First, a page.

Solar panels on hut roofs are used to charge phones and power lights and radios.
Face-to-face communication is more common, more diverse
In addition to simply describing how Maasai use phones, we also wanted to see if people use phones to communicate with more types of people or about more types of information than they do face to face.
In one of the most cited papers in social science, Mark Granovetter found that “weak ties” with acquaintances were more useful for finding and securing job opportunities than “strong ties” with close friends and family. The value of weak ties is that they provide new, diverse types of information.
We thought that phones may be helping people to expand their weak ties and broaden their horizons. What we found instead was that face-to-face communication was more diverse among the Maasai than phone-based communication, even when controlling for factors like age, wealth and education.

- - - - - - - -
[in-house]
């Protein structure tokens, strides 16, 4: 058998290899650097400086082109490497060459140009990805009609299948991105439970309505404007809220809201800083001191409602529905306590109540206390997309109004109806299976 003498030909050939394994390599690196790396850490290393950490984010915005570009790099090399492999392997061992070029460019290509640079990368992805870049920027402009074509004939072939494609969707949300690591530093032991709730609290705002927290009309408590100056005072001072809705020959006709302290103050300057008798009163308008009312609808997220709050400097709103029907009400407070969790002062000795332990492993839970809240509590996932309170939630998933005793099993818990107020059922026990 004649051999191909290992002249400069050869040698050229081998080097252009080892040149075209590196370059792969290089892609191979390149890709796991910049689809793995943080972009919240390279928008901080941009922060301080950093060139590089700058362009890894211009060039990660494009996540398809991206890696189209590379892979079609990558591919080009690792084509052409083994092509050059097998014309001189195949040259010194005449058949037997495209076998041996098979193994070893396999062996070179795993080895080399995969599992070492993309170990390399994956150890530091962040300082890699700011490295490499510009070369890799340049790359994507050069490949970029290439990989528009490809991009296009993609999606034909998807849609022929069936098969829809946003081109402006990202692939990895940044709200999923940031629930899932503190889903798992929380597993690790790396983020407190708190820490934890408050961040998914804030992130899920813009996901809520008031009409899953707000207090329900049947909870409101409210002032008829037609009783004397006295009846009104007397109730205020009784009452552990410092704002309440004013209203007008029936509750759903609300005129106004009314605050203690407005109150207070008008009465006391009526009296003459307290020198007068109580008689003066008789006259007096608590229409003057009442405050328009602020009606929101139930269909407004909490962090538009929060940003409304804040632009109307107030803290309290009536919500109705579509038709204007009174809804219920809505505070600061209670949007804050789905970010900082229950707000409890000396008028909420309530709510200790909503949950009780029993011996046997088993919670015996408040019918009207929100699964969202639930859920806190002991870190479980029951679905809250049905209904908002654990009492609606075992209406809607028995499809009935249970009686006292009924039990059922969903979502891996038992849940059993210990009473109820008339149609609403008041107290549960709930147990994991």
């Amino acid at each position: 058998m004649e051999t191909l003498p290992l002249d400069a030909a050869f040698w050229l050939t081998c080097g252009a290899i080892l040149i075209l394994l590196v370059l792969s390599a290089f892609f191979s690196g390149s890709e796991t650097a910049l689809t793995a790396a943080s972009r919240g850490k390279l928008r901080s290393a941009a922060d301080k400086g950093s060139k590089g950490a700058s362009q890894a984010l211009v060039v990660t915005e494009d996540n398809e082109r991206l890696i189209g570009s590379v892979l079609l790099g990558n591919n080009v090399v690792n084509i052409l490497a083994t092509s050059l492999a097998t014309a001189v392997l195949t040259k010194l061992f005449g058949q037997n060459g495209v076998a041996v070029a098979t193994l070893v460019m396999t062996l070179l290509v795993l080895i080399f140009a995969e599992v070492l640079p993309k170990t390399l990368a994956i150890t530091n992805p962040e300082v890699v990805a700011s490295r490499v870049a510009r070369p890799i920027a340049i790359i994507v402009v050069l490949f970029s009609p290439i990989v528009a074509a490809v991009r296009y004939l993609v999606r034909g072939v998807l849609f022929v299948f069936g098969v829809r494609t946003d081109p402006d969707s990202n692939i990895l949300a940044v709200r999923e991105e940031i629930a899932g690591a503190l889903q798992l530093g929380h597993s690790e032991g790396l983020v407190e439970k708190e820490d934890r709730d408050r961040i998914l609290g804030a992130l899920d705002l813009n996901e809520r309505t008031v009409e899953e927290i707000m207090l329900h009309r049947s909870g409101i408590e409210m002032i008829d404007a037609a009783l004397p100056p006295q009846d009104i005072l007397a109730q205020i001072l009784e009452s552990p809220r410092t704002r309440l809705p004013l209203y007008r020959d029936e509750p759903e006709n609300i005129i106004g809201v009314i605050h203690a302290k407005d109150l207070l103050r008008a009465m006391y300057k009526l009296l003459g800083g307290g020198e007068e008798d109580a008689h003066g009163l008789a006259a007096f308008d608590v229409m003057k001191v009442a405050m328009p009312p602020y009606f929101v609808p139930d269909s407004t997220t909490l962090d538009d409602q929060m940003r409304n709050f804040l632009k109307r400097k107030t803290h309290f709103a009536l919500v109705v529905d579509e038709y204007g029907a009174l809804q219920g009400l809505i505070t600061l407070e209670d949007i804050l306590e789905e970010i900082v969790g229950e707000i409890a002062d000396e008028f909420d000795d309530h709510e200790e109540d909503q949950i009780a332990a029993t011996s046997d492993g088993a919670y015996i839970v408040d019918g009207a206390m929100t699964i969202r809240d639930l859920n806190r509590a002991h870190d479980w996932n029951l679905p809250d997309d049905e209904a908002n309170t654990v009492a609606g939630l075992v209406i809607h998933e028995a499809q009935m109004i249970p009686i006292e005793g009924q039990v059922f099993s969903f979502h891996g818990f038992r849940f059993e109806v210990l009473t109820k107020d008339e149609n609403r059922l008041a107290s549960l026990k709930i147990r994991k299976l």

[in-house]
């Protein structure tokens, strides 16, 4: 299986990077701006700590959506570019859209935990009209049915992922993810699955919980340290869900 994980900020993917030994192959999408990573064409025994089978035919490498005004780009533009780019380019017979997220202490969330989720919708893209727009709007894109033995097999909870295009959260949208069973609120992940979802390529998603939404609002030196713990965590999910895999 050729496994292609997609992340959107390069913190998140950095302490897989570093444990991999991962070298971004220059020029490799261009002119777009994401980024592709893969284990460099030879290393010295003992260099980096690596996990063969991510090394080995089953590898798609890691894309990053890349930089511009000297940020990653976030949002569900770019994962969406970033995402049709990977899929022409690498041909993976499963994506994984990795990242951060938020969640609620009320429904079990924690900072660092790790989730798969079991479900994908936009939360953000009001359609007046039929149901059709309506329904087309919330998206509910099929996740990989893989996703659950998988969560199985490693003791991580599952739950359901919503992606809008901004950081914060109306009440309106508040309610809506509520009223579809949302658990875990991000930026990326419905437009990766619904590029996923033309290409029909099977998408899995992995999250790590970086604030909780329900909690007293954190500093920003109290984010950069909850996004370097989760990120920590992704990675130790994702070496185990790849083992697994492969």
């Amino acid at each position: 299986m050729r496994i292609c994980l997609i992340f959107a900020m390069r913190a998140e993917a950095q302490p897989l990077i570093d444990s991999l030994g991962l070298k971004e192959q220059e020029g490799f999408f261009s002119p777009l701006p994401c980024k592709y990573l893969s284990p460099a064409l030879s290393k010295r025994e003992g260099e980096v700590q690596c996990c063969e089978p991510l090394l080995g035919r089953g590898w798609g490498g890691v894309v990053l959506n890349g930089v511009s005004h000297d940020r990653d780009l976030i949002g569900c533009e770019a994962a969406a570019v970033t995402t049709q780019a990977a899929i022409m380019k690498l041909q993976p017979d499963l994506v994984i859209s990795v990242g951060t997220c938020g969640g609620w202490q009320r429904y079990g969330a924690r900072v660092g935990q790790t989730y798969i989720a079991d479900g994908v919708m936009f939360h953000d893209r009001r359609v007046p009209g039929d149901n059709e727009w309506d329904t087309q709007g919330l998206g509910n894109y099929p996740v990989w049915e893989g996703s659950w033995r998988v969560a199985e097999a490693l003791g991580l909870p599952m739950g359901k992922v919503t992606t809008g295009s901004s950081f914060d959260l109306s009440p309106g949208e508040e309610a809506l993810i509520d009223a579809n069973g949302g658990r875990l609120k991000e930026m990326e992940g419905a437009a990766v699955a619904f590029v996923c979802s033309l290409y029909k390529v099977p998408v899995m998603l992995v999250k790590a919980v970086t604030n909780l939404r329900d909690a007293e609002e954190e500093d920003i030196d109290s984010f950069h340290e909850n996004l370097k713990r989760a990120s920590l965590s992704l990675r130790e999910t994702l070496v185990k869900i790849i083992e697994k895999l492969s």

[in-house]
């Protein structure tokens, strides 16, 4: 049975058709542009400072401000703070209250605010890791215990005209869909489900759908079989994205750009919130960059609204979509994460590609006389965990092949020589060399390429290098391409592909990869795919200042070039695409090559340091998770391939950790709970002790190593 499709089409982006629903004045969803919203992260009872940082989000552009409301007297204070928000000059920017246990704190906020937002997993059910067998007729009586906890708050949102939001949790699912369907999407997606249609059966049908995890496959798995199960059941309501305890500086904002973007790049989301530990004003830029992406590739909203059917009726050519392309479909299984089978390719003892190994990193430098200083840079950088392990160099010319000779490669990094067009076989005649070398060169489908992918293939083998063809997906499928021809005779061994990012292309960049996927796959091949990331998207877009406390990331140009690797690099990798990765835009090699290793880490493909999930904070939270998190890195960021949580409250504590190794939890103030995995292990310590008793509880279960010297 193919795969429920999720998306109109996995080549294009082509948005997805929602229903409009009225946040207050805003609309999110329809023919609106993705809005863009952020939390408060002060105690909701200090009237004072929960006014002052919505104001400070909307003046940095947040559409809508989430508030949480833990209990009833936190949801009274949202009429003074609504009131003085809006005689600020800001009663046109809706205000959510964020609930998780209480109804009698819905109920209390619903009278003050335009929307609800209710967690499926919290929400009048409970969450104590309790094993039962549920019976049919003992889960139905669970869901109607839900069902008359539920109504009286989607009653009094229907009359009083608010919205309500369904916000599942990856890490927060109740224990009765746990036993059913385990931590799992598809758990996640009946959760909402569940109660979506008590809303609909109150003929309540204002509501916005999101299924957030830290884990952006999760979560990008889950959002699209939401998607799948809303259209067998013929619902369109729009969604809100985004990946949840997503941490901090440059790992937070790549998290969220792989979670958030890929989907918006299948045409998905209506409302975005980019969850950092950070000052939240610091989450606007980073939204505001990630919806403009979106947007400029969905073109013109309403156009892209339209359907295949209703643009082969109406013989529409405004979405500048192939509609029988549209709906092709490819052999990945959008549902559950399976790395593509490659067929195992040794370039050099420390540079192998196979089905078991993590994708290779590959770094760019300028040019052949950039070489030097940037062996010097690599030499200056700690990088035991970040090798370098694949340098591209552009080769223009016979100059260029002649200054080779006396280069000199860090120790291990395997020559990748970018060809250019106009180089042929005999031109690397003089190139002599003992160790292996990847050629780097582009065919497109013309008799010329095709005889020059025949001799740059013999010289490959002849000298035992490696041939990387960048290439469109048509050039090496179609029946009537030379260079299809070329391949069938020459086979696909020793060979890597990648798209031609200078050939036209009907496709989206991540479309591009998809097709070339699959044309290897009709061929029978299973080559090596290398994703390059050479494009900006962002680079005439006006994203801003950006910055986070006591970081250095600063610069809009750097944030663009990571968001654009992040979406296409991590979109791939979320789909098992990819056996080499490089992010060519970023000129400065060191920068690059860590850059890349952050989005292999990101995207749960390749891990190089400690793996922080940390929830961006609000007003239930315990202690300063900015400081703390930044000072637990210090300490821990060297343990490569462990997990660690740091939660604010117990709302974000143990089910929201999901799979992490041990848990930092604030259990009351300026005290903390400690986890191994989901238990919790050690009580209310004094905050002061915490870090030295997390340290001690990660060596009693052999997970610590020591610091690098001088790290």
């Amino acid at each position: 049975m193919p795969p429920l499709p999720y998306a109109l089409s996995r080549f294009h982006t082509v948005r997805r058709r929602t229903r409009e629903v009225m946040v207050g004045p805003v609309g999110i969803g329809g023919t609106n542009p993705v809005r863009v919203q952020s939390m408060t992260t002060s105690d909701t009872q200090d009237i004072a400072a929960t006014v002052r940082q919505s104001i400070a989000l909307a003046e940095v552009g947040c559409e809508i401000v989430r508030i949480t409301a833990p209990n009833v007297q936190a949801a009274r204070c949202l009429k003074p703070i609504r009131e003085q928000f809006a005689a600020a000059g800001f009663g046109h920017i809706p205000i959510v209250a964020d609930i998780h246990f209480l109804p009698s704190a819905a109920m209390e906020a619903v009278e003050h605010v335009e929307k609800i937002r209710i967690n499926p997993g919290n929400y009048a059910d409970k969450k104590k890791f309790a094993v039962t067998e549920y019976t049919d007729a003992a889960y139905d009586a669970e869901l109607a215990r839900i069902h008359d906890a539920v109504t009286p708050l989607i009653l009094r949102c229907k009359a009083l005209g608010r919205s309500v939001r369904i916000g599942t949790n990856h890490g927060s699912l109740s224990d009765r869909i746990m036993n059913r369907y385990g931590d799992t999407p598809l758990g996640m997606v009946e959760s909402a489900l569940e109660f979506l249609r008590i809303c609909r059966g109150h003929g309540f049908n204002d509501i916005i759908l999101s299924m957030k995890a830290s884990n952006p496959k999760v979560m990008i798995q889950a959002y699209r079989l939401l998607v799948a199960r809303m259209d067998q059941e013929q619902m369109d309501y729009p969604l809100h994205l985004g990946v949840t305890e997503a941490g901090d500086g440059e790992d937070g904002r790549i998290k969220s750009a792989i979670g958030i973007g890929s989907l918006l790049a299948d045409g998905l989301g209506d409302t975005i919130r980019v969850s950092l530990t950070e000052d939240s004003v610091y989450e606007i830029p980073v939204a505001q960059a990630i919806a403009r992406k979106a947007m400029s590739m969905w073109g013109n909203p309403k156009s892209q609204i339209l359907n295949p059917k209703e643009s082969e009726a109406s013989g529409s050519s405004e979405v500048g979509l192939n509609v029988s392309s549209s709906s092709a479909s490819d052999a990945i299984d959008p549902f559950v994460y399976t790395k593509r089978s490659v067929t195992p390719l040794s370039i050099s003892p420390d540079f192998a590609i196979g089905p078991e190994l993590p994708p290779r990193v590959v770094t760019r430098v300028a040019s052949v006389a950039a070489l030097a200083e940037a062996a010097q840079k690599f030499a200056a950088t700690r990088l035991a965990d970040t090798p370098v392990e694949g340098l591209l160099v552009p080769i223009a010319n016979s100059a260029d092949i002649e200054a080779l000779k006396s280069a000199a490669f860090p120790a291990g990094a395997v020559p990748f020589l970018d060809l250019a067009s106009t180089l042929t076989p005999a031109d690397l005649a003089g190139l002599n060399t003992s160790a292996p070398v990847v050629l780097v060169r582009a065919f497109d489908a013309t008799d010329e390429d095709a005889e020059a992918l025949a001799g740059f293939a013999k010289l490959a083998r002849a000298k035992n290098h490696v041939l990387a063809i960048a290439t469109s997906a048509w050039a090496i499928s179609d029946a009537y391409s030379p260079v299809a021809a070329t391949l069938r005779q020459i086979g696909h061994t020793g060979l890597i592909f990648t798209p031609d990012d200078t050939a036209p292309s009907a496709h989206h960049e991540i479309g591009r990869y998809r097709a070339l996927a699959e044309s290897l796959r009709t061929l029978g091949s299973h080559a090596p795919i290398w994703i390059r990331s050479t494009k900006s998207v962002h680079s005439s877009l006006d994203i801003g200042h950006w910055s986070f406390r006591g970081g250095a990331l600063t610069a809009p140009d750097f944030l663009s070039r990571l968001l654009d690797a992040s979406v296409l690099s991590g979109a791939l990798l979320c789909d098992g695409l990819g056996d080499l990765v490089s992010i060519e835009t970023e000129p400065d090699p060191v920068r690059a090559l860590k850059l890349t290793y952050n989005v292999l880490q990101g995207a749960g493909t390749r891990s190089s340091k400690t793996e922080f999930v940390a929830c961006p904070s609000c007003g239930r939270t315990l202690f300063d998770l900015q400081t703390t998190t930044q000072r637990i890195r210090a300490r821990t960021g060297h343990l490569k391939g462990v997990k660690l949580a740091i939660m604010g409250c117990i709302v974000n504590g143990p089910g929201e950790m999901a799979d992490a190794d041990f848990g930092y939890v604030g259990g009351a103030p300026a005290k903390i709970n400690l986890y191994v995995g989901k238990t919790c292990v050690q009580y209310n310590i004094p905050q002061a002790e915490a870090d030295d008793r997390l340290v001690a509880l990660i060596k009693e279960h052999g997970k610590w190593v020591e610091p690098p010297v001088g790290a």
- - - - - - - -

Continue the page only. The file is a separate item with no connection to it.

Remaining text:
These findings are well aligned with those from other studies of phone use in developing communities. Generally, phones support longstanding, culturally ingrained activities – they don’t transform them. One change, though, is that phone use amplifies issues of trust and distrust.
These are some early findings, and many questions remain. This year, with funding from the National Science Foundation, we will begin examining how phone use affects the social networks of Maasai men and women differently.
Timothy D. Baird is an Assistant Professor of Geography at Virginia Tech. All photos are by Baird and used under Creative Commons License.
This article was originally published on The Conversation. Read the original article.